"This analysis does not find support for either a causal or correlational link between violent media and subsequent aggression in viewers. Why the belief of media violence effects persists despite inherent weaknesses of research is somewhat of an open question."
To read this research in its entirety, please go to: http://tinyurl.com/yaeo7oe
Kutner, Lawrence, PH.D. and Cheryl K. Olson, ScD. Grand Theft Childhood: The Surprising Truth About Video Games And What Parents Can Do. New York: Simon & Schuster, 2008. Print.
"For most kids and most parents, the bottom-line results of our research can be summed up in a single word: relax. While concerns about the effects of violent video games are understandable, they’re basically no different from the unfounded concerns previous generations had about the new media of their day."
"It’s clear that the `big fears’ bandied about in the press ― that violent video games make children significantly more violent in the real world… ― are not supported by the current research, at least in such a simplistic form. That should make sense to anyone who thinks about it. After all, millions of children and adults play these games, yet the world has not been reduced to chaos and anarchy."
"The strong link between video game violence and real world violence, and the conclusion that video games lead to social isolation and poor interpersonal skills, are drawn from bad or irrelevant research, muddleheaded thinking and unfounded, simplistic news reports."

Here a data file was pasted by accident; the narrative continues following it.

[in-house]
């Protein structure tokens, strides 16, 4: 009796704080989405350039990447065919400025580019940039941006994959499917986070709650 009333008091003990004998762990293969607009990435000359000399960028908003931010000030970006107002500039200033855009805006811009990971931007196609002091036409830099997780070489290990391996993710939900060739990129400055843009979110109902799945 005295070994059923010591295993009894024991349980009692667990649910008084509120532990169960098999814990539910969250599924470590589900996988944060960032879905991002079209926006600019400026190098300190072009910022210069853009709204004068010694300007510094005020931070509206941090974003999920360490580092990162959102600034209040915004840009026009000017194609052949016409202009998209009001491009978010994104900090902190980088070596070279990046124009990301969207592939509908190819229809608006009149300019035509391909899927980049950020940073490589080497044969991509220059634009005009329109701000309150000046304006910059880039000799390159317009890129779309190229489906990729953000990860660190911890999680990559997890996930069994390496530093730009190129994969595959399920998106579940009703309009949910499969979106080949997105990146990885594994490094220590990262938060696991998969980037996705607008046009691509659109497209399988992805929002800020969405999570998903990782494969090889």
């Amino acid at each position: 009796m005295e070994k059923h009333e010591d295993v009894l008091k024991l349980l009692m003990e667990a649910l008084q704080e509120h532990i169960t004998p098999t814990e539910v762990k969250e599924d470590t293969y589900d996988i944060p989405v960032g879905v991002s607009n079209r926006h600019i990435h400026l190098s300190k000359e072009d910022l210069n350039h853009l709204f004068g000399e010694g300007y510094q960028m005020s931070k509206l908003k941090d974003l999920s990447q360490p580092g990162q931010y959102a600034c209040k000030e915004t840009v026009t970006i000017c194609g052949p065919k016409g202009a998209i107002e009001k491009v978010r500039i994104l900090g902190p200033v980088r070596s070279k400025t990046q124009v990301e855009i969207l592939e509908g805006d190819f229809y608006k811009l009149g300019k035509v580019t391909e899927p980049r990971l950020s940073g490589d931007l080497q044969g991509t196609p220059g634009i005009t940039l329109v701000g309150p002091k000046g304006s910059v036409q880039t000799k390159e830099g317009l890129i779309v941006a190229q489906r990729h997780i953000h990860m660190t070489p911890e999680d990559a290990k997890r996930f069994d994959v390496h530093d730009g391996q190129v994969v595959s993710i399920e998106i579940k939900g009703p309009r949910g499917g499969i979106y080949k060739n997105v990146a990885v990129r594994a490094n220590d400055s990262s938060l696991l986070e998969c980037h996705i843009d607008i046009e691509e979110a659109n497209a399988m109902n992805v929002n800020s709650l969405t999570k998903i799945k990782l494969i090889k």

To learn more about this book, please go to: www.grandtheftchildhood.com
Ferguson, Christopher J., Stephanie M. Rueda, Amanda M. Cruz, Diana E. Ferguson, Stacey Fritz and Shawn M. Smith. "Violent video games and aggression: Causal relationship or byproduct of family violence and intrinsic violence motivation?" Criminal Justice & Behavior 35 (2008): 311-332. Web. 10 Aug. 2011.
"Two studies examined the relationship between exposure to violent video games and aggression or violence in the laboratory and in real life. Study 1 participants were either randomized or allowed to choose to play a violent or nonviolent game. Although males were more aggressive than females, neither randomized exposure to violent-video-game conditions nor previous real life exposure to violent video games caused any differences in aggression. Study 2 examined correlations between trait aggression, violent criminal acts, and exposure to both violent games and family violence. Results indicated that trait aggression, family violence, and male gender were predictive of violent crime, but exposure to violent games was not. Structural equation modeling suggested that family violence and innate aggression as predictors of violent crime were a better fit to the data than was exposure to video game violence. These results question the common belief that violent-video-game exposure causes violent acts."